When you told your mom you had booked two nights at the inn she suggested you add a third. You go ahead and do it since this is part of your Christmas present from her. The inn was lovely. A sense of community found in the small outdoor hot tub. The preponderance of 8, 9 and 10 year olds and their interesting middle-aged parents. The huge bathroom with the claw foot tub. Your sister and one of her boys even came for two nights. The museum across the street was just right for your children. It was magical watching their  reactions to the art and installations. The kids had fun and so did the grown ups. It was heaven.

You arrive at your mother’s house and no one was there but her. You have dinner in the yellow restaurant and your daughter clings to her nana, happily burying her head in her chest. It feels good to watch your children have their nana to themselves and to listen to them tell her all about their trip. They need this special time with her like they need food and sleep. You stay awake all day, even watching a movie with everyone crammed into the small side room the next night. You are not hiding behind your laptop and you are not in bed. You know you’ve done it all just right.

It’s the third day. It’s the morning of New Year’s Eve and your mom’s best friend is coming over. You like him these days and it no longer feels like everything he says comes with a barb. You even enjoy his company. He surprises you with a box wrapped in Christmas paper. Last year you had gotten him a present but there was nothing in return so you didn’t bother to shop for him this year. As you open the box you wish you had something for him. Paper and more paper. “Did you give me an empty box?” you joke. At the bottom of the box are three tiny twist off samples of medicine for people with smoke, mold and animal allergies.

Your son has asthma. He is allergic to smoke and animals and he has been very sick at his nana’s in the past. You feel a little miffed by the joke present but you say nothing. You walk away. As you head upstairs your sister calls up to you. You suspect she’s going to tell you not to take it personally – that’s just Chuck. You tell her to go away. You can keep it together until someone notices there’s something wrong – it’s always like that – and you’d prefer this small hurt to remain private. It had all been so nice. No warning that one crappy gesture could undo you like this but there you have it.

You sneak out and have coffee with a friend. You recover. You head back and get cozy on the sofa. Your mother asks you if you’re going to be okay because otherwise it will ruin  Christmas. No one talks to you the rest of the day as you cloister yourself off, dog at your side, in bed. They’re mad at you for leaving your kids with them without asking. You thought they’d understand.

Maybe you’ll package up some dog shit in a nice box and leave it on someone’s doorstep on your way out of town with a little note. Maybe you’ll empty a chocolate sampler and shape fresh shit into the little plastic molds and top each off with a nut or a cherry, or better yet, make shit truffles covered in real chocolate and dusted with cocoa powder. Maybe you’ll put shit in a paper bag and light it on fire, ringing the doorbell before racing to the car. Maybe not.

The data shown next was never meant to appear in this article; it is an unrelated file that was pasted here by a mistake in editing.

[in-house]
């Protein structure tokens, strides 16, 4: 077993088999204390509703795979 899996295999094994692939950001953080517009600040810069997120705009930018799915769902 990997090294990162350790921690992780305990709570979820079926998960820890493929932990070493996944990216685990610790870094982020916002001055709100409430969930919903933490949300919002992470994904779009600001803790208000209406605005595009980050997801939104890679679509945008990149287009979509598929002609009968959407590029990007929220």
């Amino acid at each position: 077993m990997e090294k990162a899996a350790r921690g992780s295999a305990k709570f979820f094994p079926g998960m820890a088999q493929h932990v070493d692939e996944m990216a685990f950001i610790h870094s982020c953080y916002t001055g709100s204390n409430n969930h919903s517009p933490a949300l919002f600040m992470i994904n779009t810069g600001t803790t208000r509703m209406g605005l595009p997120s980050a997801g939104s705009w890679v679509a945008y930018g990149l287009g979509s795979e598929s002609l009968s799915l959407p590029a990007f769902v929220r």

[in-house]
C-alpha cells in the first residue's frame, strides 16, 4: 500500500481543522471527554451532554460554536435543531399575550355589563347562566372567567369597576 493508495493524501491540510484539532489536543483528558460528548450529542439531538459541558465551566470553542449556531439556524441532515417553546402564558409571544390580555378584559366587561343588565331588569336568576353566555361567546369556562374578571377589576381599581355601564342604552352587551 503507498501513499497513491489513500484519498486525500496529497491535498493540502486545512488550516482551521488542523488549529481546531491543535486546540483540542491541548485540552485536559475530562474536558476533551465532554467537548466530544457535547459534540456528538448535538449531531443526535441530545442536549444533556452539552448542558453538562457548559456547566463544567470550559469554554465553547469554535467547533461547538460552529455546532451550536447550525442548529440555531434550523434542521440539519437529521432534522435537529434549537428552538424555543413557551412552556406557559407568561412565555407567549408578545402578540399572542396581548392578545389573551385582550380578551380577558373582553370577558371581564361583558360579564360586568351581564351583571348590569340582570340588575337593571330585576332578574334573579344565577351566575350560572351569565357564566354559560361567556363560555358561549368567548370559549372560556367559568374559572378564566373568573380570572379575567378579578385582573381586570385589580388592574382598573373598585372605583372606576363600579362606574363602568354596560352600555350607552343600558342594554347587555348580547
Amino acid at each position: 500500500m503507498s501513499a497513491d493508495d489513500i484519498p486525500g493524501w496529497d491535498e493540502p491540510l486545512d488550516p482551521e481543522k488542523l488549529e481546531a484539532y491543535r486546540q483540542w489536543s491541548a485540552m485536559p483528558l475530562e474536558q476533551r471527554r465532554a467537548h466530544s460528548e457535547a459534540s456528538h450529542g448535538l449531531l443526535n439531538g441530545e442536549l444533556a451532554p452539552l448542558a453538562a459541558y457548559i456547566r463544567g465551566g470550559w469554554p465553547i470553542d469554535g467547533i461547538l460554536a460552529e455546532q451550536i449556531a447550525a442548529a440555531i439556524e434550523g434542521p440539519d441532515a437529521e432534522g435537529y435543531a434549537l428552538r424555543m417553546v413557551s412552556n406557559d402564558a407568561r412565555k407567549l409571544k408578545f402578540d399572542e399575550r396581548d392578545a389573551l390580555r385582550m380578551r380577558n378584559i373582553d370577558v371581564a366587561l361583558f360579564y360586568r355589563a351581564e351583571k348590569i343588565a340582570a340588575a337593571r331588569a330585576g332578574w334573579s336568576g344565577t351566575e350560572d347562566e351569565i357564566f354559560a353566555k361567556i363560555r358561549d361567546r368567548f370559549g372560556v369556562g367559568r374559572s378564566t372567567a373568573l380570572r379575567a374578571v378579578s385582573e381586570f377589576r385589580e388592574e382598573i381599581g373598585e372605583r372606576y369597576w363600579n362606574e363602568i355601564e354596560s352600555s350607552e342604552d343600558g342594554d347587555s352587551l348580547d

my violet

I would be remiss if I didn’t write a piece about my daughter and how she has blossomed. It was hard for so long. She was in distress. I was too. It was as if the umbilical cord were never cut. Her hurt was mine and my moods were hers. Years into it I realized she wouldn’t survive if I didn’t get stronger and make some changes.

I wrote about her here and on Facebook. Some, but certainly not all, of our struggles were public. I worried that it wasn’t fair of me to do but this forum, and the feedback from the people who read what I write, along with the act of writing, was part of what changed my parenting, and helped her in return. I think the good outweighs the bad in this instance.

I forget the annoying psycho-jargon her school therapist used a few years ago when she announced what the problem was but it boiled down to our relationship being broken. “Mom-blame” is what someone said to me, rolling their eyes, when I told them what she had said but sometimes it’s true; I was to blame. But it’s never that simple or pat. Life isn’t always easy. We don’t always have access to our best selves. Sometimes we’re hollow. The rotten thing my kids have to deal with is that there isn’t another parent to take over when I’ve gone flat.

I am not good at multitasking. I can do one thing at a time and only one thing. I can’t cook dinner in a messy kitchen. I can’t pay the necessary attention to the cars and trucks whizzing past when there’s screaming in the car. I’m not a good friend when I have nothing extra. I couldn’t be a good parent when the stressors were too high. One calmed down and then another. Catherine isn’t sick. A not-quite-right relationship ended. More photography work brings fewer financial worries. In the midst of these things, years in the making, has been the struggle to become a parent I am proud of being. I am there. I like who I am to my children. I don’t react strongly to every little thing. I am able to both live in and enjoy the moment. I love being with my children and no longer long for time alone. The three of us are happy.

My Violet is her own separate self. When I get in a bad mood she can shake it off instead of allowing it to envelop her in a pointy black shroud. She is no longer terrified if I’m sad or angry. I no longer see her as an extension of myself, destined for similar mistakes and experiences. She trusts me and my love for her. I am finally worthy of her trust.